Opinion contributor Sean Quinlan, an attorney, writes from Camp Hill, Pa. His work appears biweekly on the Capital-Star’s Commentary Page. Follow him on Twitter @SPQ_ESQ.
George Washington (© eugene – Stock.Adobe.com)
“These are the times that try men’s souls.”
~Thomas Paine, Common Sense, 1777
It’s been 243 years since a chastened, rag-tag contingent found themselves crouched desperately on the edge at Valley Forge. They were exposed, hungry and sick. There was little to protect them as they huddled against the howling winter wind – thin canvas tents, if you were lucky. Valley Forge wasn’t a planned stop. These men were on the run. There was no base. No fortified embattlement. No stores of grain or ammunition. It’s where the Colonial militia ended up having retreated from British regulars time and time again. A trail of blood marked their path in the snow from exposed feet bereft of socks and boots. Meanwhile, their well-fed, well-funded redcoat foes were warm and sheltered in Philadelphia.
The Colonials had no money. You see there was no U.S. Treasury. They had no reinforcements. There was no standing army. Washington himself begged the men to stay. He paid them from his own pocket that bitter winter.
It would do us well then to recall that fully a third of the population of Colonial America at the time were conservative Tories who had no sympathy for the forsaken, frozen upstart militia. They were quite well aware that there was a war on. That they were taxed with no representation in the houses of Parliament. They may not have agreed with much of British policy but they were British subjects, loyal to King and country – no matter what. The Boston Massacre, the battle at Breed’s Hill in Boston (Bunker Hill), Kip’s Bay, the bloody retreat from Manhattan Island – “Hey, you asked for it, suckers. We’re with the King.”
It’s important that we understand something. They’ve always been here. The contrarians. The doubters. King George was their guy in Parliament as far as they were concerned. Washington and his militia were traitors. Years later, Abraham Lincoln? To them, he was a murderous dictator.
And they’re here now. For example: global warming is good for you and the planet – “drill, baby drill!” A classroom full of machine gun-slain children is the price of freedom. A vast conspiracy involving the Justice Department, the FBI, the CIA, every court in the country, Republican Secretaries of State, China, Venezuela, dead Hugo Chavez and North Korea – all plotted to rob Donald Trump of an election victory in 2020. And the COVID virus is a hoax and if it’s not a hoax, you get it from wearing a mask.
See what I mean?
As of the time of this writing COVID-19 is the number one cause of death in the United States. There are six new cases every second and two COVID deaths per minute – over three thousand dead Americans per day. More per day than died on September 11, 2001. Every single day. At current trends, it is expected that we’ll be losing close to four thousand Americans per day by Christmas Eve. The CDC is warning that the next three months will be the most difficult in the public health history in the United States. Not the last seven or eight months. The next three. All this while the economy continues to shed three quarters of a million jobs a week as it has nearly every week since mid-March.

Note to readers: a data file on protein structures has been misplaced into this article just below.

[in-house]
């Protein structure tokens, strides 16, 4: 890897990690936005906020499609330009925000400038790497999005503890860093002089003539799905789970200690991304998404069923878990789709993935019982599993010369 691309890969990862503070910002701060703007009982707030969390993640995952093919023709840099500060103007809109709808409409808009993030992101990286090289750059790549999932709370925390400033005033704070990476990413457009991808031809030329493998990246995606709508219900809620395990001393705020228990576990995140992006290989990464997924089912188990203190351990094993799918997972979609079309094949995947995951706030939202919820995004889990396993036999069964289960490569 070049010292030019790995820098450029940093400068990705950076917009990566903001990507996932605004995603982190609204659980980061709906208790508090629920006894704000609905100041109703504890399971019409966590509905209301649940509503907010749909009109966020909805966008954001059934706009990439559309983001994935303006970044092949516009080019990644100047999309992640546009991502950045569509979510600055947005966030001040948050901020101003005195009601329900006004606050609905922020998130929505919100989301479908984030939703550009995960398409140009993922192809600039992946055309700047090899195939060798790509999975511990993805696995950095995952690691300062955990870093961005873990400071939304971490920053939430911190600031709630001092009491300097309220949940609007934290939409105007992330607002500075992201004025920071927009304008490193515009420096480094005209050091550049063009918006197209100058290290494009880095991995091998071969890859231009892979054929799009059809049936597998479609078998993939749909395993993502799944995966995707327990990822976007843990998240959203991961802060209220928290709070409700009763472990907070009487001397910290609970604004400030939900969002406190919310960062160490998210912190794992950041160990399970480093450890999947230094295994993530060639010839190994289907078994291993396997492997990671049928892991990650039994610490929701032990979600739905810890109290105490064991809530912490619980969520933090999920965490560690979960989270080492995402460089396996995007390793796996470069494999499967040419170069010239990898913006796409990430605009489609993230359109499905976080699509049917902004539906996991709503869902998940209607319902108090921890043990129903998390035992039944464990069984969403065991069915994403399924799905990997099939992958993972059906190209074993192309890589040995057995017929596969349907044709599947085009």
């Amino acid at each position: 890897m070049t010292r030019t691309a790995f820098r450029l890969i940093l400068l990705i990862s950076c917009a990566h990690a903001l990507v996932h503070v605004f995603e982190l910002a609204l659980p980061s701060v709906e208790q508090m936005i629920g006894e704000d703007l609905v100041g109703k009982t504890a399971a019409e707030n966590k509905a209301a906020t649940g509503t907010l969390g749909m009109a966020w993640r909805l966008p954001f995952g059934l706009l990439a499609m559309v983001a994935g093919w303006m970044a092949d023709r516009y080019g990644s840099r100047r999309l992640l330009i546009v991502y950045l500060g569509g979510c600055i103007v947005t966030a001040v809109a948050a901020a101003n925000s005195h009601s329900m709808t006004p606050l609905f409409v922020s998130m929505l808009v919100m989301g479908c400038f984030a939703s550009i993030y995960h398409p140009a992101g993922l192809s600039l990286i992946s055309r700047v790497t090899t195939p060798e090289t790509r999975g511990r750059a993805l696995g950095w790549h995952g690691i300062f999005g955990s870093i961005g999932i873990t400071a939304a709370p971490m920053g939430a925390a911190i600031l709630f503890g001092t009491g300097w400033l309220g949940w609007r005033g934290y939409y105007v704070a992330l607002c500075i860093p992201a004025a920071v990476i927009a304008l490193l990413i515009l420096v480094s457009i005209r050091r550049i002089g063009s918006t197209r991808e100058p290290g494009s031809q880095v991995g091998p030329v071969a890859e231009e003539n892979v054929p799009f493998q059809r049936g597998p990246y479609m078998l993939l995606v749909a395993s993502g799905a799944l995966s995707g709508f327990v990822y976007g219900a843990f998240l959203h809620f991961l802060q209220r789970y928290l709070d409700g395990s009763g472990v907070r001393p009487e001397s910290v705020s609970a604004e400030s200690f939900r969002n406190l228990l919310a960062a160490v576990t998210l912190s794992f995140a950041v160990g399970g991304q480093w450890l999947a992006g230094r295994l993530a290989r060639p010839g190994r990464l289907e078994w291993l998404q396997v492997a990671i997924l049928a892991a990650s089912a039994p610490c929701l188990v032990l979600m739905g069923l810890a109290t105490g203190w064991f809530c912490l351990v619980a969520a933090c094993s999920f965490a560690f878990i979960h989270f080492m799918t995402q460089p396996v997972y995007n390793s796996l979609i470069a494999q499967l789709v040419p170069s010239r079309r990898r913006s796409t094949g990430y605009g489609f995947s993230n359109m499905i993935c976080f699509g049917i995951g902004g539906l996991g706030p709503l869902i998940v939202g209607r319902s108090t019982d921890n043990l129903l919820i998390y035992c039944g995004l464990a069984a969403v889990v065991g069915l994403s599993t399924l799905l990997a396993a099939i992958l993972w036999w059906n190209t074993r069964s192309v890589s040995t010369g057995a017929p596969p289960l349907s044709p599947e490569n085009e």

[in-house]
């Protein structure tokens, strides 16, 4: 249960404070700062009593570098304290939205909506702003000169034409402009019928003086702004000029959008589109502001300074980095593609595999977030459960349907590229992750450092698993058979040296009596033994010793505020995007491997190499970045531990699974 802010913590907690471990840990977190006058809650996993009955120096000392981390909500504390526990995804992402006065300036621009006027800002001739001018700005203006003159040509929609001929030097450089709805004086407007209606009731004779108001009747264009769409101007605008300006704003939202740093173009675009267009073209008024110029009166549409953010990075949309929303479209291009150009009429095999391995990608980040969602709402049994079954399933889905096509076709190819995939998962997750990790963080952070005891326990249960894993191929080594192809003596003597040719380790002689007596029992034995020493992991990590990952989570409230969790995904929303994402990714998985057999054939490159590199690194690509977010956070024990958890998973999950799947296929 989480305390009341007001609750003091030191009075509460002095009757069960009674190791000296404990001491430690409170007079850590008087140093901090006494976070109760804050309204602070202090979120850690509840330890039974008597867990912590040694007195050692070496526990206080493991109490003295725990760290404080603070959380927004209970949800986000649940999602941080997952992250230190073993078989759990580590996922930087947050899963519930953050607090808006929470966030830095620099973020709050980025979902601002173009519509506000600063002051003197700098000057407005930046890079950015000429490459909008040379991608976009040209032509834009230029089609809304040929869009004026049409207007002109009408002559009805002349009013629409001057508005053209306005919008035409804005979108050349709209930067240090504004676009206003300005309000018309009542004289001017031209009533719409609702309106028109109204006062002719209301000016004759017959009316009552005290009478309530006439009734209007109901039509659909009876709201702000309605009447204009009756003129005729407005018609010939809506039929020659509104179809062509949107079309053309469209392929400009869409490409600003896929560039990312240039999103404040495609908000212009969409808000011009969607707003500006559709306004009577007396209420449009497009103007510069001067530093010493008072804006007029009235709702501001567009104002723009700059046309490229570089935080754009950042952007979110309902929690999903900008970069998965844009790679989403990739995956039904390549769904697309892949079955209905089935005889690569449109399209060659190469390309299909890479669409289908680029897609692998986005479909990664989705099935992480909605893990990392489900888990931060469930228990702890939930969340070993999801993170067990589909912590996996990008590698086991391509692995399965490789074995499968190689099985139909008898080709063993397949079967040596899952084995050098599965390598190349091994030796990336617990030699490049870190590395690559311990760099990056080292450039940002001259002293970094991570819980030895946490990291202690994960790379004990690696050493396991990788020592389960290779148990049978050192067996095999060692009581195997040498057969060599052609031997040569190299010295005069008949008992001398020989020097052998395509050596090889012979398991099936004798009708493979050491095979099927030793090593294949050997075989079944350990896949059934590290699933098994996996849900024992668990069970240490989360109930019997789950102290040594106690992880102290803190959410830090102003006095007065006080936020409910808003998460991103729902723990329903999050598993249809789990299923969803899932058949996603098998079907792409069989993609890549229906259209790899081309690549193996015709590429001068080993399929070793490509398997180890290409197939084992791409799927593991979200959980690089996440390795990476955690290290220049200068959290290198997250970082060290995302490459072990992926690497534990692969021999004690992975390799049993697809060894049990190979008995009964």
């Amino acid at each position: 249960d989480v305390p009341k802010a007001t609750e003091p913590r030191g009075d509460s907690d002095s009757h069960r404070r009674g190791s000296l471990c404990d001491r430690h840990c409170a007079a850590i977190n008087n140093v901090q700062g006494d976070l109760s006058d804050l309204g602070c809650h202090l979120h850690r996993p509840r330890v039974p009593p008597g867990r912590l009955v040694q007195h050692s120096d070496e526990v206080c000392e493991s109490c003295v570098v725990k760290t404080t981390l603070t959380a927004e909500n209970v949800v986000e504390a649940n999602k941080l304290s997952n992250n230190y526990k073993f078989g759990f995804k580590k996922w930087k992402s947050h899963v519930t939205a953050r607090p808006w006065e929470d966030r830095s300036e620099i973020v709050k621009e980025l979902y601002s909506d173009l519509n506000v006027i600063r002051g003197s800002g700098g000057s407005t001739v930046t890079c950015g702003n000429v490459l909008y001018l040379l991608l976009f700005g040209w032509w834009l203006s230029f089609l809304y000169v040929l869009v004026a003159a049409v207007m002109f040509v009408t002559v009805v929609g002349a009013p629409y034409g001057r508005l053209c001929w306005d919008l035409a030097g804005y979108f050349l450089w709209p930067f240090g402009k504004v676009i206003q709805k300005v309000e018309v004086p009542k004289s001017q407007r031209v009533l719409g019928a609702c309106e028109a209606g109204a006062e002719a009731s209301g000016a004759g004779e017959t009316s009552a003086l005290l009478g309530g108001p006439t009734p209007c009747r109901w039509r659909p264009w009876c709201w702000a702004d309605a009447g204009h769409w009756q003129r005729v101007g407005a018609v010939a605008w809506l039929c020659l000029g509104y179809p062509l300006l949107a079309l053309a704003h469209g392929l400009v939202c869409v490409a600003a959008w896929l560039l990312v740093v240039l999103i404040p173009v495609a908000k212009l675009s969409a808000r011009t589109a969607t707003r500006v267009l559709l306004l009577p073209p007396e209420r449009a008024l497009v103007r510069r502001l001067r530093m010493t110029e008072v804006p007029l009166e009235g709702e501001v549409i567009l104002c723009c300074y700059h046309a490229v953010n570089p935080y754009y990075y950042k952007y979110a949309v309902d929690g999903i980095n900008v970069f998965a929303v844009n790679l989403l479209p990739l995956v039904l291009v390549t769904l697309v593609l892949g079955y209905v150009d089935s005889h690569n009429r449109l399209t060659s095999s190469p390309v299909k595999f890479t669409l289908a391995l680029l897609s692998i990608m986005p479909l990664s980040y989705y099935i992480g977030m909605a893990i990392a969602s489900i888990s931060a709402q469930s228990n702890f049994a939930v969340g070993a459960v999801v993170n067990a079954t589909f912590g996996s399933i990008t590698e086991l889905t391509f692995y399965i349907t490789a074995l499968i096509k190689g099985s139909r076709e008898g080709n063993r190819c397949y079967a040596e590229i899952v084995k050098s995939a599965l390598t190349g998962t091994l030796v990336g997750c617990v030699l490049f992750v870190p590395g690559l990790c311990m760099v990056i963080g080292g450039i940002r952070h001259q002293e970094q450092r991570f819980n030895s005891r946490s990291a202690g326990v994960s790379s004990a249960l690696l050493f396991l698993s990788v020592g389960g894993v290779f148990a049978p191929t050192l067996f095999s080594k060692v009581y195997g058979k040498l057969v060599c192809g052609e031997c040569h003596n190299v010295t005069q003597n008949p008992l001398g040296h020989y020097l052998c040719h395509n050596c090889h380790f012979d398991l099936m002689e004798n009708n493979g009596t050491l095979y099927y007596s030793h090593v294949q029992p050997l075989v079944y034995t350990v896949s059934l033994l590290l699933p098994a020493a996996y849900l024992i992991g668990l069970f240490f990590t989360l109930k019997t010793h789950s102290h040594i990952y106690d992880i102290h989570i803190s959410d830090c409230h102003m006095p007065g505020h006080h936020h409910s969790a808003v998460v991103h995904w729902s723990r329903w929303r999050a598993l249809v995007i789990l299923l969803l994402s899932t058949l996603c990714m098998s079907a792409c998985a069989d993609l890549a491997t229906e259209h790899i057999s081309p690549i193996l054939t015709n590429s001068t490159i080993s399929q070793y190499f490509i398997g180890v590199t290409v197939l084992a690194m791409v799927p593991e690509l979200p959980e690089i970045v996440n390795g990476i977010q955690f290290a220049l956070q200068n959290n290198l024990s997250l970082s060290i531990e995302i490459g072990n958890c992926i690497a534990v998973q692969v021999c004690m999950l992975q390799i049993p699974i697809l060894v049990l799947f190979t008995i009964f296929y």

Where is our fearless leader in the midst of this national calamity? Aside from personally committing clear acts of sedition all across the country, he spent Pearl Harbor day not saying a word about Pearl Harbor. Not a single syllable. He took credit for winning an election he clearly lost. He lauded a wrestler. And unveiled a tennis pavilion his wife built.
Friends, if the last fifteen years of school and mass shootings have taught us nothing else, have learned this: there is no body count the GOP death cult can’t minimize. As we fast approach a third of a million COVID dead, that’s the course their standard bearer has chosen in this our hour of tumult. “It’s not real. It’s not happening. Let them play tennis.”
Are we not as frightened, doubtful and divided country as ever we have been in the intervening two and a half centuries since Valley Forge? We would do well to think of our healthcare workers, teachers, essential workers and the like when we reflect on Mr. Paine’s thoughts when he writes: “The summer soldier and the sunshine patriot will, in this crisis, shrink from the service of this country; but he that stands by it now, deserves the love and thanks of man and woman.”
Everyone knows exactly what’s at stake now and yet they persevere in service to their communities. Fully of a third of the country doubted the soldiers’ cause in the winter of 1777-1778. Fully a third may doubt the cause now. But it is to us, those that believe in common sense, science and yes, in one another, to wear a mask, wash our hands and stay the heck away from each other until this storm blows over. But I would argue that that’s not enough.
Unlike the fledgling Colonial army that had no backup and no real government, we have massive government resources at our disposal. It just refuses to act. Those resources are being lavished on those that need it least.
Which is worse, no government at all or one that watches passively as a desperate ship of state founders? As the locals in and around Valley Forge smuggled food, clothes, boots, firewood and the like to those soldiers in the field because they had to, similarly we suffer a shortage of PPE filled by local in-home stitchers. As demand for food and clothing spikes, it’s the people that can least afford it sacrificing and filling the need at local food banks and homeless shelters.
When this is all over, it is to us to remember who was there in the battle, and who in government watched on while we, the people, fought, struggled and died.
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